Are left-behind families of migrant workers at increased risk of attempted suicide? – a cohort study of 178,000+ individuals in Sri Lanka
Author/s: Duleeka Knipe, Helen Lambert, Melissa Pearson, Michael Eddleston, Shaluka Jayamanne, Kolitha Wickramage, Keith Hawton, Flemming Konradsen, Chris Metcalfe, David Gunnell
Background: There are an estimated 258 million international migrants worldwide. In Asia low-skilled workers often emigrate on a temporary basis (2–3 years) without their families. There is significant concern over the mental health and wellbeing of left-behind families in this region. No previous study has examined whether the risk of suicidal behaviour is elevated in left-behind family members.
Methods: Cohort study using…
What effect does international migration have on the nutritional status and child care practices of children left behind?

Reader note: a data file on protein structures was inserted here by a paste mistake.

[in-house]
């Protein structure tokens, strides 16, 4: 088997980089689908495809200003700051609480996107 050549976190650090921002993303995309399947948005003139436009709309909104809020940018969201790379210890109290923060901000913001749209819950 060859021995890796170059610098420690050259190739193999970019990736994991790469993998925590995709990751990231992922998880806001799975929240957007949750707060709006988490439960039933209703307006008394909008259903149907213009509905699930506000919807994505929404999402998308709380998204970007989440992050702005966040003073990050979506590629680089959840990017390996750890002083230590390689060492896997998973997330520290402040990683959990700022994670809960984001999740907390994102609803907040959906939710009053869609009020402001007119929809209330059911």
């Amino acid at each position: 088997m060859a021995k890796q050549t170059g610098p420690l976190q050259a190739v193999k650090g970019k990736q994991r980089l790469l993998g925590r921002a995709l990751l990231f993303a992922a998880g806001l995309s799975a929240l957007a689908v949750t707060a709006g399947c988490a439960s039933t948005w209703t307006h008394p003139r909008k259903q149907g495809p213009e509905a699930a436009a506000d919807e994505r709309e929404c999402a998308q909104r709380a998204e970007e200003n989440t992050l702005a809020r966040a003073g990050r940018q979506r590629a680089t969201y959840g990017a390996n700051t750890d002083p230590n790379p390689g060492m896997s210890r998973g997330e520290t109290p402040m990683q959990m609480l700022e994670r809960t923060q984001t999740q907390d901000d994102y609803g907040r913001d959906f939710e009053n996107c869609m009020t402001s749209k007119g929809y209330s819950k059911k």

Author/s: Renuka Jayatissa, Kolitha Wickramage
Abstract: Despite an increasing trend in labour migration and economic dependence on foreign migrant workers in Sri Lanka, very little is known about the child care and nutritional status of “children left behind”. The aim of this study was to examine the factors influencing the nutritional status and care practices of children left behind. A sample of 321 children, 6–59 months old of international migrant workers from a cross-sectional nationally…Read more
Risk of mental health and nutritional problems for left-behind children of international labor migrants
Author/s: Kolitha Wickramage, Chesmal Siriwardhana, Puwalani Vidanapathiran, Sulochana Weerawarna, Buddhini Jayasekara, Gayani Pannala, Anushka Adikari, Kaushalya Jayaweera, Sharika Peiris, Sisira Siribaddana, Athula Sumathipala
Background: One-in-ten Sri Lankans are employed abroad as International Labor Migrants (ILM), mainly as domestic maids or low-skilled laborers. Little is known about the impact their migration has on the health status of the children they ‘leave behind’. This national study explored associations between the health status of ‘left-behind’ children of ILM’s with those from comparative non-migrant families.